This week we worked on new understandings of the importance of geopolitical negotiations in the constitution of Latina bodies and their exercise of devotion. Looking at three vastly different, yet interrelated cases (the mobile devotion of guadalupanas, spirit possession in the Venezuelan cult of María Lionza, and the various branches of affiliation and love towards Yemayá), we are explored how these communities / tribes / ethnicities / religions weave powerful threads of gendered sacredness.
On Monday, compared the importance of mobility, migration, sacred space and spirit possessions as analyzed in the articles by Peña and Placido. And on Wednesday, we focused on Yemayá, examining the role played by interorality, water, waves, and dance in the various branches of devotion towards her.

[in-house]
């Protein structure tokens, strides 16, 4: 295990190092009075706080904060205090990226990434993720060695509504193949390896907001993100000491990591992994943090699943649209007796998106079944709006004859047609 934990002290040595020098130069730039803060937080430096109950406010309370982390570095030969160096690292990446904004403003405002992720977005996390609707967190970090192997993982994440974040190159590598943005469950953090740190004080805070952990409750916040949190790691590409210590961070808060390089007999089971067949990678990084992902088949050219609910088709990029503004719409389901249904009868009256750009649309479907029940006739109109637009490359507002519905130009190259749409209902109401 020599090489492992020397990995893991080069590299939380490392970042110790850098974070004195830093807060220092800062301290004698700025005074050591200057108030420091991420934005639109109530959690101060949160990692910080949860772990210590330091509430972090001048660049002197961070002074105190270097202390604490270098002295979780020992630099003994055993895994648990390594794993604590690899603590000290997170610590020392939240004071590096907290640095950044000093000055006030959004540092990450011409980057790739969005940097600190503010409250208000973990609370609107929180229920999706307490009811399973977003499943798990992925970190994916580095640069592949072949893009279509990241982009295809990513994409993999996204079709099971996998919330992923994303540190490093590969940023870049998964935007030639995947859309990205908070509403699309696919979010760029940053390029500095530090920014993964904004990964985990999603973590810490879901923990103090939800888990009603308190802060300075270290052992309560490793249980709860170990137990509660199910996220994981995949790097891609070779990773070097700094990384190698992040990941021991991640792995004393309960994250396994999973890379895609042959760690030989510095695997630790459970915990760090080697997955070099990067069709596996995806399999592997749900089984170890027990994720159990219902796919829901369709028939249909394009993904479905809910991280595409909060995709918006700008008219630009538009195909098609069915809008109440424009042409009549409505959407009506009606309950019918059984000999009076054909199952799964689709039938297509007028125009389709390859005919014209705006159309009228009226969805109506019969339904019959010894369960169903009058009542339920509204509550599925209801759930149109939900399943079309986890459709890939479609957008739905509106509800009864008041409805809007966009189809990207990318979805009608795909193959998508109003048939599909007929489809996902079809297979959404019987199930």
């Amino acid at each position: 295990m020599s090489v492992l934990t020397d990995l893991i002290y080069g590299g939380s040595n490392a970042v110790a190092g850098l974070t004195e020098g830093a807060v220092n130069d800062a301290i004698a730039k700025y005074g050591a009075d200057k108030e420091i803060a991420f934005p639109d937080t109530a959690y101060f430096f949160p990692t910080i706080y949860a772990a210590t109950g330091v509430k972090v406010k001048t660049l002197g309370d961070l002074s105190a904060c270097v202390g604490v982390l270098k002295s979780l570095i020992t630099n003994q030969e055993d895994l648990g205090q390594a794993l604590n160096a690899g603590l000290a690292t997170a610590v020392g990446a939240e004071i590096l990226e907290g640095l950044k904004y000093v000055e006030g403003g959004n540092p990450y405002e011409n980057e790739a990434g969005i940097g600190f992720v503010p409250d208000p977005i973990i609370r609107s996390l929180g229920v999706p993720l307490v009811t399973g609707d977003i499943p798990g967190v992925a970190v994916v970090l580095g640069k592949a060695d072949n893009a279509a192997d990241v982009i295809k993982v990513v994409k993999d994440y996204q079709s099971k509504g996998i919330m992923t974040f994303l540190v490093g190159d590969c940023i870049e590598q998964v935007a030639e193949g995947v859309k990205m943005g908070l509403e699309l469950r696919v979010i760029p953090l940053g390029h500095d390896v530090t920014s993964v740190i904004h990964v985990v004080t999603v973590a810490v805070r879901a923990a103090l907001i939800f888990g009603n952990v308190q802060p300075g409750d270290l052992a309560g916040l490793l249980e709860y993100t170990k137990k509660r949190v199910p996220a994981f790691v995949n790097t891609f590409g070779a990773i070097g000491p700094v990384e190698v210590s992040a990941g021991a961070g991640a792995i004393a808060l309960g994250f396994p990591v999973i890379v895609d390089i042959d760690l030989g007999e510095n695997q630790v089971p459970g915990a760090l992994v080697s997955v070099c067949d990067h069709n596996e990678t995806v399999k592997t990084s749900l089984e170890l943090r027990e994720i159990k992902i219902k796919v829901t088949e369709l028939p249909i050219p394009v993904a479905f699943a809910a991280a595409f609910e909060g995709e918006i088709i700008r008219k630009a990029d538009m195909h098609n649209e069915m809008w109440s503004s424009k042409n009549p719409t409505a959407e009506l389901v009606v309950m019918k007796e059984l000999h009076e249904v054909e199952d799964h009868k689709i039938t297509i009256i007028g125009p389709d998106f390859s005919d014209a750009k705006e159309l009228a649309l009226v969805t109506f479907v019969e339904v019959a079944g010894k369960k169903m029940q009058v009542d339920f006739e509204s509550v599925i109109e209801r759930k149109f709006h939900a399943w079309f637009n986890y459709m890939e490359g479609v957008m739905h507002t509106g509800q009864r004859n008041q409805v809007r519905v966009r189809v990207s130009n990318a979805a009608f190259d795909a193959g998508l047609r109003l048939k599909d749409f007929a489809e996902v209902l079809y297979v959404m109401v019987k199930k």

Rather than asking you to summarize or comment these events, figures, or histories comparatively, I am asking you to write a reflection about method. That is to say, how is it that the work of ethnography (storytelling, walking, observing, asking, questioning, empathizing, and so on) helps us, or not, better understand migration and devotion; how faith on the move (or in flux, as Dr. Premawardhana has termed the case of Pentecostals in Mozambique) can be better read and interpreted by means of ethnography of religion.
Please, post your answer to this question when you have a chance. This post does not have the usual deadline of Sunday at 5pm, for two reasons: one, my belated posting this prompter. And two, the fact that this is an overarching reflection, given that we have considered the importance of ethnographic work for the study of Latinas and Religion. Midterm reflection, no exam, though. Happy reflecting!